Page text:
© Marc Brenner; Theo Barklem-Biggs (Horse), Stephen Wight (Billy), Billy Howle (Berlin), Ron Cook (fret), Kevork Malikyan (Sava), Natalia Tena (Katia) – immigrants and residents clashing up against each other…

How fascinating to see David Greig’s Europe again twenty-five years on from its premiere. What was Greig thinking about, I wonder, when he first wrote Europe in 1994? – a landscape so far distant from our own in 2019 in terms of optimism in a play also now so prescient of the violence that immigration has unleashed on Europe reigniting the rise of neo fascism barely fifty years after the war that many must have thought had crushed it forever.  Continue reading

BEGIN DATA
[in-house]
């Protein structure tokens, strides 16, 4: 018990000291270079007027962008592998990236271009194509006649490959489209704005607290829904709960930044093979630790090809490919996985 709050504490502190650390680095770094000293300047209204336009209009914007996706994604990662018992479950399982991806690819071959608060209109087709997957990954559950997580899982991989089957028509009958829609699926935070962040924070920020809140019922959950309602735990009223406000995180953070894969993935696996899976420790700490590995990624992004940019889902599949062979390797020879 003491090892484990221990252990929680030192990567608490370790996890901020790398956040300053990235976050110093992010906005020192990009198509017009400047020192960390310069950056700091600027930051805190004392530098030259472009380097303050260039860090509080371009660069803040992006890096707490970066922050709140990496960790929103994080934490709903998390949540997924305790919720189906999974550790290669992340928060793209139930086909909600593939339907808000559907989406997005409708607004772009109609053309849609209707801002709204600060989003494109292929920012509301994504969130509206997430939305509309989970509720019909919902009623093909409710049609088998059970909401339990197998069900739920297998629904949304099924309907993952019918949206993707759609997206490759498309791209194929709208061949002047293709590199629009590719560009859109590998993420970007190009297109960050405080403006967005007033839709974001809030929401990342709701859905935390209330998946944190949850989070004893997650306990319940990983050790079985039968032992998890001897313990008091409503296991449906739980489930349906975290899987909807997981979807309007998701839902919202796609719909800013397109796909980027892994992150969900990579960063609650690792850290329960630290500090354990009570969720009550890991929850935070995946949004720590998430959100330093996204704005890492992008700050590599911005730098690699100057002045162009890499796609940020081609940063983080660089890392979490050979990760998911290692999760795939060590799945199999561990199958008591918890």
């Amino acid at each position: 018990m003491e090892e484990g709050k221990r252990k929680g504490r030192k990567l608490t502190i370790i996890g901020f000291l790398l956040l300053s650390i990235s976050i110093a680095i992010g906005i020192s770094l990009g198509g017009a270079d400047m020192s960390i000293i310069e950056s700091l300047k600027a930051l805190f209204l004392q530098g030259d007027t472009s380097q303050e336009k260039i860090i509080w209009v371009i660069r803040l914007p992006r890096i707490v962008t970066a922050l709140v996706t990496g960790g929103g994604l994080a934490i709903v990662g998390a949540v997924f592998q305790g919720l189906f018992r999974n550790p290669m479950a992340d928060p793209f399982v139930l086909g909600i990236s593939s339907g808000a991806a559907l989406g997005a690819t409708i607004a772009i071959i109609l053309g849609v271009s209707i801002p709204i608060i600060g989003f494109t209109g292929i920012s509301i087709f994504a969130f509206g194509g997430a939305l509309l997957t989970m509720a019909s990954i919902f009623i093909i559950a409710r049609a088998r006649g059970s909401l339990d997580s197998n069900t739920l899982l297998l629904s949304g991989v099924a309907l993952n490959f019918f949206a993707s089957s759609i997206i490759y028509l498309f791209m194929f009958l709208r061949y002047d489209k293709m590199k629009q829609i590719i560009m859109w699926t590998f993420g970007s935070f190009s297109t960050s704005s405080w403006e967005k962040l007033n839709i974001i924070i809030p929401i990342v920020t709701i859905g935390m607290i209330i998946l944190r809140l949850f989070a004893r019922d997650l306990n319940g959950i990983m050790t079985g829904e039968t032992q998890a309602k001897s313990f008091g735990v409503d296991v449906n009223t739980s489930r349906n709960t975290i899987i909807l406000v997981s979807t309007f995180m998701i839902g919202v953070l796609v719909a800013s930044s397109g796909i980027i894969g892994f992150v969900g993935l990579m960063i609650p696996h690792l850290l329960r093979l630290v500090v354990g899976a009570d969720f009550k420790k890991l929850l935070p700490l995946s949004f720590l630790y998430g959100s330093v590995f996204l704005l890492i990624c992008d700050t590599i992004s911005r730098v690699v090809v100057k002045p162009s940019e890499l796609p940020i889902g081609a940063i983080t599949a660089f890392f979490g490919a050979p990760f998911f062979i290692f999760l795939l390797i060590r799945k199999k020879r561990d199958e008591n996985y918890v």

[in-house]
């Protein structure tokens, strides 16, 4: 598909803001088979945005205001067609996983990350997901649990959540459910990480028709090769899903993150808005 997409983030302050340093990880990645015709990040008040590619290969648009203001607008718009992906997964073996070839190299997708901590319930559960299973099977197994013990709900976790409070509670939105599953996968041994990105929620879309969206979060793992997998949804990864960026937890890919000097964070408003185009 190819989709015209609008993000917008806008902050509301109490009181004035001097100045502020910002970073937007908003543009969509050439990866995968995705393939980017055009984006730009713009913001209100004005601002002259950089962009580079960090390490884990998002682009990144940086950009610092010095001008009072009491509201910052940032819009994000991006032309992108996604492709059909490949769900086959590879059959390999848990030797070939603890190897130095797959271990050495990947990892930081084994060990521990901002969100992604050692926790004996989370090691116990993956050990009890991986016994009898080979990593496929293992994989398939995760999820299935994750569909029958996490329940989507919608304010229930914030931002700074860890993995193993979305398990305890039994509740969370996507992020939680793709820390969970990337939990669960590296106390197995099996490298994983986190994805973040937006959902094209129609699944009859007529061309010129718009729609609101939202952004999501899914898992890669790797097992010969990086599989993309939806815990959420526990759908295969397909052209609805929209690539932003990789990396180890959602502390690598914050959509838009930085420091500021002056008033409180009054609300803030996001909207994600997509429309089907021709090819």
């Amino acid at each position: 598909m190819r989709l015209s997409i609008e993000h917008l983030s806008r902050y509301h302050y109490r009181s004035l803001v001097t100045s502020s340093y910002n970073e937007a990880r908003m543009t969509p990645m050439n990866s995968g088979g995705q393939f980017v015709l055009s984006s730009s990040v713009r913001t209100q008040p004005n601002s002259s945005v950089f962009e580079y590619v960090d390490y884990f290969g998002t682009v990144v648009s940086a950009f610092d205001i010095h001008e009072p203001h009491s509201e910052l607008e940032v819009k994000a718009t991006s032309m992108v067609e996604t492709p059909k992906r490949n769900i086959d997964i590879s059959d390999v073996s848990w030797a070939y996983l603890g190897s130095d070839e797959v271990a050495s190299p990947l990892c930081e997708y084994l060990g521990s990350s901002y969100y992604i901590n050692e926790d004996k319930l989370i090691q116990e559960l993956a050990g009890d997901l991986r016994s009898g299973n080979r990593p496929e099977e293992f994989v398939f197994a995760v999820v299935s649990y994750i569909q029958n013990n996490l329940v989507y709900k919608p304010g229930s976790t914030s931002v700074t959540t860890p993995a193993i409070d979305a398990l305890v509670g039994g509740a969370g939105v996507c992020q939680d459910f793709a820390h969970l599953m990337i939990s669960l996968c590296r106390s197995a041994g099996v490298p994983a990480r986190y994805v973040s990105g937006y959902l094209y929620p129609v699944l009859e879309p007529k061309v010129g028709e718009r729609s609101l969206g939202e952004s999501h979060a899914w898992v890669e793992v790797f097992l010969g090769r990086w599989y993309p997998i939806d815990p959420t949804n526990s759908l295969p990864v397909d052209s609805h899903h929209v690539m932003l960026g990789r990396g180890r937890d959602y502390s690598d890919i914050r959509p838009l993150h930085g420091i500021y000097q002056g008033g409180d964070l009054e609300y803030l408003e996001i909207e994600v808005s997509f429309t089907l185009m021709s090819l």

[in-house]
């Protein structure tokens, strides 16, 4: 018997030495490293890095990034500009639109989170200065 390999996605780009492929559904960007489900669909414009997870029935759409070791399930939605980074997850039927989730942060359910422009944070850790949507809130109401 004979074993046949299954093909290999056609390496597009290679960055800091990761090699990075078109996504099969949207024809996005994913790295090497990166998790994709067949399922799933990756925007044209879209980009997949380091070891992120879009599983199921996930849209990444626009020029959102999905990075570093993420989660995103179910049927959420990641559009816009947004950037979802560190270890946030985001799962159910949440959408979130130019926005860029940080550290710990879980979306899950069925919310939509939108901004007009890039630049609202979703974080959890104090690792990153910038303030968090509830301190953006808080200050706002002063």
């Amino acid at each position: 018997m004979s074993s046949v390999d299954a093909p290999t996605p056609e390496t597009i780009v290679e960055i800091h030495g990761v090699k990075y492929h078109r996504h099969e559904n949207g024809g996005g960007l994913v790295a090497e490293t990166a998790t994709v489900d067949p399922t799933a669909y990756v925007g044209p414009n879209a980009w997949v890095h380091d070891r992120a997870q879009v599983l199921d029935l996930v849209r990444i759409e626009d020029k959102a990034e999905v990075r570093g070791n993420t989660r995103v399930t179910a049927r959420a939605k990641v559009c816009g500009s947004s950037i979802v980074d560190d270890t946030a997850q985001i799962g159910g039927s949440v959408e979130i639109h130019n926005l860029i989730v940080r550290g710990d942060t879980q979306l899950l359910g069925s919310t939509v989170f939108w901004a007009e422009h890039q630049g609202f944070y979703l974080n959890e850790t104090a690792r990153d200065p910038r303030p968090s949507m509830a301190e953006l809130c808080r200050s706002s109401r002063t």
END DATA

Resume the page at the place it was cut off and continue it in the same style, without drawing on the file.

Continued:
Sweet Charity

Donmar Warehouse, London ****

© Johan Persson; Anne-Marie Duff as Charity Hope Valentine, a sweet innocent in a dark world, always looking for something better and hoping to be loved...

© Johan Persson; Anne-Marie Duff as Charity Hope Valentine, a sweet innocent in a dark world, always looking for something better and hoping to be loved…

Runs: 2hrs 30 mins incl 15 min interval
Review of perf seen April 18, 2019:

`A sweet sexy fairy tale’ is how one critic described Sweet Charity on its opening in London in Oct 1967.

And Josie Rourke’s final production as the Donmar’s artistic director before handing over to Michael Longhurst certainly lives up to that description but also makes it something rather more and darker because of the unlikely casting of Anne-Marie Duff as Sweet Charity. Continue reading